The court also held that no eviction occurred, and that it was consequently not necessary to decide whether the traffic island in question could constitute land that could be subject to occupation in terms of PIE. Nonetheless, the court did find that several constitutional rights were violated when officials of the Johannesburg Metropolitan Police Department confiscated and destroyed the belongings and materials of this group of homeless and destitute people. The court opted for constitutional damages for the violation of constitutional rights.
This case essentially highlights a particular narrative about how homeless people are to be treated in the new constitutional dispensation. It shows that this vulnerable group should not be considered as social outcasts or disturbances; they too are human beings with the constitutional right(s) to human dignity, privacy and property.
One cannot emphasise enough how important a case like this is in South Africa’s constitutional democracy. It is arguably part of an important story unfolding of how homeless and landless people should be treated in the new constitutional dispensation. In other landmark cases (such as Grootboom, Port Elizabeth Municipality, Tswelopele, and Schubart Park) the respective courts have also vehemently spoken out against the state or state officials who treat vulnerable groups as social disturbances, and in the process disregard their constitutional rights.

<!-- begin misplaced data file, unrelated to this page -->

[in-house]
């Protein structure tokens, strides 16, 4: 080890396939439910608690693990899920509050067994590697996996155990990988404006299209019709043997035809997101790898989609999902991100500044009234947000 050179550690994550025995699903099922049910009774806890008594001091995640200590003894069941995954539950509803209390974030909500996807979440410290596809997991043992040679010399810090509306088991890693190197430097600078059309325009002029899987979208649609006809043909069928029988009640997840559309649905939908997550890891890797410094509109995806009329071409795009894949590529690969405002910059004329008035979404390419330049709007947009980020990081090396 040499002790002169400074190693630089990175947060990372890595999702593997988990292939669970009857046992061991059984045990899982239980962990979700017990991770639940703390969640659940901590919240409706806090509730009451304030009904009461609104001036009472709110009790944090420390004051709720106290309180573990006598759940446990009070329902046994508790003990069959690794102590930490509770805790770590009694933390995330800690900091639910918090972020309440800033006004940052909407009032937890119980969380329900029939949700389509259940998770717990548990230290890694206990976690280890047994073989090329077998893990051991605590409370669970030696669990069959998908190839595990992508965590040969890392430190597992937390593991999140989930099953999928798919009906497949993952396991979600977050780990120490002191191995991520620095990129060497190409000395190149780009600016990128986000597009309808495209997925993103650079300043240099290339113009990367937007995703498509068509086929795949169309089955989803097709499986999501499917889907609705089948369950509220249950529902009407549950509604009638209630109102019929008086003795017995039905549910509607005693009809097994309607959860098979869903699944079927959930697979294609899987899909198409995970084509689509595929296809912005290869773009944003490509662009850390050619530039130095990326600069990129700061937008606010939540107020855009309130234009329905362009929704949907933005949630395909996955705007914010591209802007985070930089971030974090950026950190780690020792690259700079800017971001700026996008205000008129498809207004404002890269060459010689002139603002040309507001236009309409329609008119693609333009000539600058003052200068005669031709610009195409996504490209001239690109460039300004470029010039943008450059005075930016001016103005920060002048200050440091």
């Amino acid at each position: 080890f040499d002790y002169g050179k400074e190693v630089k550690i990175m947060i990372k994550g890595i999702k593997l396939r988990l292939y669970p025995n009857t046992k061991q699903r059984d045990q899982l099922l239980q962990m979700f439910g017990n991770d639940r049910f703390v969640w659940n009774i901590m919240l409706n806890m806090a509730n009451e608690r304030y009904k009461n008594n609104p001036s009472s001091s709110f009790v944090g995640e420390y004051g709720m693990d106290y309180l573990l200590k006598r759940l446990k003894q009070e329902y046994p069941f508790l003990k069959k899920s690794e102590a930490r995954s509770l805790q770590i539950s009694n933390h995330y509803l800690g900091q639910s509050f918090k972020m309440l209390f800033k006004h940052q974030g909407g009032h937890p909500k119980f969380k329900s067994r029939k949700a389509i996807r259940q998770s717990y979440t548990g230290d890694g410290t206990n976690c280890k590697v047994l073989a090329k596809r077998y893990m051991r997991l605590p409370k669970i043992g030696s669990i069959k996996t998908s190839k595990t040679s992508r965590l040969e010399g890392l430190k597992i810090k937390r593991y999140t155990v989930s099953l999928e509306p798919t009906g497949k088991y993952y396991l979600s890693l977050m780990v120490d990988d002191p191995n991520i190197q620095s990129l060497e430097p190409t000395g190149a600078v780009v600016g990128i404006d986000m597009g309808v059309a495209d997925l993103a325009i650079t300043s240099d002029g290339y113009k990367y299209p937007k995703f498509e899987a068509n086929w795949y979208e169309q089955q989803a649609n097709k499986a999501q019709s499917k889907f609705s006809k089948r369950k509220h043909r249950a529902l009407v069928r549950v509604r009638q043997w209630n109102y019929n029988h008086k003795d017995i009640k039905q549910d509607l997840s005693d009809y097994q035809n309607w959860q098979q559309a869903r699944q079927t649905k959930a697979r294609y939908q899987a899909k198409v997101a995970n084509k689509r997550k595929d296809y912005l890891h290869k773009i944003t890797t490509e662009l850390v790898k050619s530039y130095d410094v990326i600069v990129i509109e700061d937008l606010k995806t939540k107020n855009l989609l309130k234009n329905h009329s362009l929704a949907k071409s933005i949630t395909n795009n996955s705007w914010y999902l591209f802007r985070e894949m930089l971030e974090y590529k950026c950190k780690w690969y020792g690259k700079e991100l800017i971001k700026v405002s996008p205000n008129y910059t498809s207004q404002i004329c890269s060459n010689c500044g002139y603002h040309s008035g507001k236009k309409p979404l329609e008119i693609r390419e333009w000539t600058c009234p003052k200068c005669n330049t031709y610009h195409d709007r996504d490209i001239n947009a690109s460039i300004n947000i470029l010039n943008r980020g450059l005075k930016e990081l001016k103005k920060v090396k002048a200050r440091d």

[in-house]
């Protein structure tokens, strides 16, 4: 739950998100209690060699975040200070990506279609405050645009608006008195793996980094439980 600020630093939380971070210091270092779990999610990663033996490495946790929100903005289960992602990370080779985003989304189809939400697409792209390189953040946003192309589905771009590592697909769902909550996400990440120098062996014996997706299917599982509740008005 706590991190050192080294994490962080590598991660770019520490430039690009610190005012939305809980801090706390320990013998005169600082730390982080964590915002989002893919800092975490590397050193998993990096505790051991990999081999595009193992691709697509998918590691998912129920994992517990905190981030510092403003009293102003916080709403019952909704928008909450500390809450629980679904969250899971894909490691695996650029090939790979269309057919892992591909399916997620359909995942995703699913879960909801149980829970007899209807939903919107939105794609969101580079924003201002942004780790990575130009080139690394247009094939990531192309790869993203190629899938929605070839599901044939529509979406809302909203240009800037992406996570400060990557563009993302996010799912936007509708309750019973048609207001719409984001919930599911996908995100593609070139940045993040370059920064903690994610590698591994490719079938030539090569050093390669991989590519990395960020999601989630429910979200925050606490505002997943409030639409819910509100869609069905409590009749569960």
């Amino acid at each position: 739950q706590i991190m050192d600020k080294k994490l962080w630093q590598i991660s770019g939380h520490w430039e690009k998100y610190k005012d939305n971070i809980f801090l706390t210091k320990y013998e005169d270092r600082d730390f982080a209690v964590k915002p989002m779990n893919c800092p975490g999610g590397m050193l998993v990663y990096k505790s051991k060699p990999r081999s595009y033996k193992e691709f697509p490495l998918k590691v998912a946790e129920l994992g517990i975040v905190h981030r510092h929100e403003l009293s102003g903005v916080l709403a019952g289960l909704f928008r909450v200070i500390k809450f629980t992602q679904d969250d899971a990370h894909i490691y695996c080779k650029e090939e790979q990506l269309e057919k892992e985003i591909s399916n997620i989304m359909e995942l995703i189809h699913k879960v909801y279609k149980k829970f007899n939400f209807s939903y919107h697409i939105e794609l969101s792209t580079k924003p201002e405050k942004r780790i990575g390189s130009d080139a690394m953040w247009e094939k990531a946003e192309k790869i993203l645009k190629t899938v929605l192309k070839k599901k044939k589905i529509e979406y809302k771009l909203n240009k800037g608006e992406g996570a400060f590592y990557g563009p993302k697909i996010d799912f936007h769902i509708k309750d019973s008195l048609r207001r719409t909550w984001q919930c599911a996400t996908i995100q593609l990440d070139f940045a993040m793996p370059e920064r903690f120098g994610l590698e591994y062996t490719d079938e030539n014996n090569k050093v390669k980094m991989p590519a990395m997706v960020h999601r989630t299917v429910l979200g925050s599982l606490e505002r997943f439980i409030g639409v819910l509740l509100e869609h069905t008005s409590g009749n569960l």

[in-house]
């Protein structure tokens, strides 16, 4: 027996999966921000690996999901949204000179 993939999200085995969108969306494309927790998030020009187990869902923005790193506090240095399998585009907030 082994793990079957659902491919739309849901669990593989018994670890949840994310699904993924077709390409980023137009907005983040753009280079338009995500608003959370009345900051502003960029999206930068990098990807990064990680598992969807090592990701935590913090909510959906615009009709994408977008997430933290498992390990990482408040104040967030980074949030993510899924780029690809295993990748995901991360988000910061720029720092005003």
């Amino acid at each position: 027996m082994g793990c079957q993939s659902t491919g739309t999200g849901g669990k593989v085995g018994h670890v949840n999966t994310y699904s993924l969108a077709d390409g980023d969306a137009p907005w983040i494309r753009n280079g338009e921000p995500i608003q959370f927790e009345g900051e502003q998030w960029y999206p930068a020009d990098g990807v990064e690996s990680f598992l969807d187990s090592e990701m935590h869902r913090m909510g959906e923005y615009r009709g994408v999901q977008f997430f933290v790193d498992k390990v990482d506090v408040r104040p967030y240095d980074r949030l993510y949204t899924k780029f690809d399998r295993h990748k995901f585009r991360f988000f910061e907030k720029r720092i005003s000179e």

This narrative was reiterated even more recently when the Western Cape High Court challenged the City of Cape Town’s practice of demolishing structures that were, in the City’s view, “unoccupied”. The court held that “[i]t is the poorest of the poor, the homeless, downtrodden and unemployed who seek refuge in informal settlements and erect structures to provide shelter. Whether such structures are complete, incomplete, or in the process of being built, they are capable of providing shelter from the elements especially during the winter season we are now experiencing”.
Therefore, the court held that even though structures were incomplete, they were still subject to protection against evictions in terms of existing legislative and constitutional protections, especially under the Covid-19 regulations.
These judgments illustrate something that is amiss in our constitutional democracy, namely an ultimate disconnect between laws that safeguard constitutional rights and the implementation of these laws in reality. In fact, the conduct of some municipal officials in dealing with the homeless and/or landless is shockingly reminiscent of apartheid-style mishandling of vulnerable groups – where no constitutional protection of their rights existed.
The outcome of these judgments is undoubtedly a victory as it signals to those who must engage with these individuals that they are to be treated with dignity and respect so as to uphold their constitutional rights. DM